Joe Biden—who somehow continues to be the frontrunner in the Democratic primary despite repeatedly lying about his opposition to the war in Iraq and evincing a decades-long passion for cutting Social Security—also continues to be on his bullshit about everything from his support for the Hyde Amendment to his attempts to gut contraception coverage in the Affordable Care Act.
In his interview with the New York Times as part of its exhausting rollout of its endorsement for the Democratic nominee, Biden was asked repeatedly about his record on issues of reproductive rights—all very good and important questions, as his record sucks. “There are a lot of people who question whether you will go on the offensive for reproductive rights as much as is going to be necessary with Roe v. Wade under threat, given the fact that, while you are pro-choice certainly, you switched your position on Hyde only just recently,” the Times’ Lauren Kelley said, before bringing up the fact that in 2012, Biden had pushed for a broad religious-based exemption in the ACA that would have left millions without contraception coverage.
Biden’s response was to lie about his well-documented record. “No, I didn’t, by the way,” he said, before adding, “I was on the opposite side of that.”
But of course, as news reporting from the time shows, he wasn’t “on the opposite side of that.” Far from it—Biden, as ABC reported in 2012, for months “argued internally against the rule” because he and then-White House Chief of Staff Bill Daley “didn’t think the rule was right on either the policy or the politics.” As Politico noted in 2012, Biden was less concerned with the need to provide free contraception to millions of people and more concerned with his belief that “the policy would sink the president with Catholic voters.”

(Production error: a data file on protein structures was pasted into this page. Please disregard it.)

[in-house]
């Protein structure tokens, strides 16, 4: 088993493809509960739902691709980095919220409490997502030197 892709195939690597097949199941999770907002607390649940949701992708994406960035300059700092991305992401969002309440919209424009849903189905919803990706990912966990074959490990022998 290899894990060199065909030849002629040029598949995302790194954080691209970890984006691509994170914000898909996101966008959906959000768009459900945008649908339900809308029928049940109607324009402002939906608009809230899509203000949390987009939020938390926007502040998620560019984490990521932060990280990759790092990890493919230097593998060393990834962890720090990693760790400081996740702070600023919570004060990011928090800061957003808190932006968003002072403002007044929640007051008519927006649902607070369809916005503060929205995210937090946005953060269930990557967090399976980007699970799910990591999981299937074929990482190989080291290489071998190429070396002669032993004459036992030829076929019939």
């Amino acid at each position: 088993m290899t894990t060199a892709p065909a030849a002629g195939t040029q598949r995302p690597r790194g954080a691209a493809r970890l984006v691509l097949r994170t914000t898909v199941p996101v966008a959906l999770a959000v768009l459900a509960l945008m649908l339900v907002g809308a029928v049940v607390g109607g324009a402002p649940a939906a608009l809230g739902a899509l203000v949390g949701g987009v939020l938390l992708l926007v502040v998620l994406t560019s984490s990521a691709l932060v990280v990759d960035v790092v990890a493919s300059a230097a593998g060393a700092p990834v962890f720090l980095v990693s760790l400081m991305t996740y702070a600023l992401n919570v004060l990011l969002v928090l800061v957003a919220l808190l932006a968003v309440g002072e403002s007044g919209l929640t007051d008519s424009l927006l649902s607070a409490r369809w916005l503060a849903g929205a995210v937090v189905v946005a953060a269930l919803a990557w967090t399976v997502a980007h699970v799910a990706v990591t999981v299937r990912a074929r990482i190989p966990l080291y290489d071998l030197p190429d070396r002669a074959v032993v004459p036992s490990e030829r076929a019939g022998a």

While I would have personally called this out as an outright lie during the interview, Kelley followed up her question by asking if it’s “not correct” that his opposition was a “political strategy” and that he believed it “might be read as trampling on religious freedom.”
Here’s how Biden responded, and I honestly don’t know what point he’s trying to make before he was cut off:
No. What is not correct is the idea that — the argument was what the president put out initially was different than what ended up being finally the final position on. And the question was, would I defend the president? I don’t want to get into —
Kelley moved on to asking him about his, again, very well-documented history of support for the Hyde Amendment.
He justified his support for Hyde by first noting that “everybody’s voted for Hyde,” which is technically true, as it’s attached to government spending bills. The difference between him and many of his opponents is that they have vocally opposed the Hyde Amendment, while he has consistently supported it on principle until last June, an abrupt switch after weeks of hedging and waffling as he faced mounting pressure on the question.
“Look, let me answer the question directly,” Biden said to Kelley in the Times endorsement interview, before doing the exact opposite of answering the question directly. Instead, he offered a rambling defense that I frankly cannot even pretend to begin to understand:
I thought that when there were reasonable alternatives and funding mechanisms that did not deny women the opportunity to take advantage of their constitutional rights under Roe v. Wade, as amended by Casey, that in fact it was O.K. to not make other people who had strong views different than that pay for it. But — let me finish, please.
But when in fact we decided that we were going to move to, which I wanted to do a long time ago and everybody has, is to have basically universal health care. That option is eliminated. It’s not available if it’s basically universal health care. You cannot say that the poor women are now going to be covered by Medicaid and/or, and my plan, a Medicare option in to Obamacare and then expect that there’s going to be mechanisms by which they could still get the kind of help they got through private contributions and Planned Parenthood, which rated me 100 percent, by the way, during this period and the rest.
And so that’s why I changed the position.
He continued to ramble incoherently, making comments such as “there was vehicles by which there were organizations that provided the procedure for free” and “they didn’t need to pay for it” and “when you make it all a federal program, that makes it impossible.”
Help me understand! Is he saying... abortion wouldn’t be covered if we have a government-funded universal healthcare plan? That he thought Hyde was fine for decades because groups paid for people’s abortions, a possible reference to abortion funds that exist but whose resources are extremely limited and stretched thin?
Regardless of what Biden was trying to say, it’s clear that when it comes to issues of reproductive rights, we know all we need to know about him.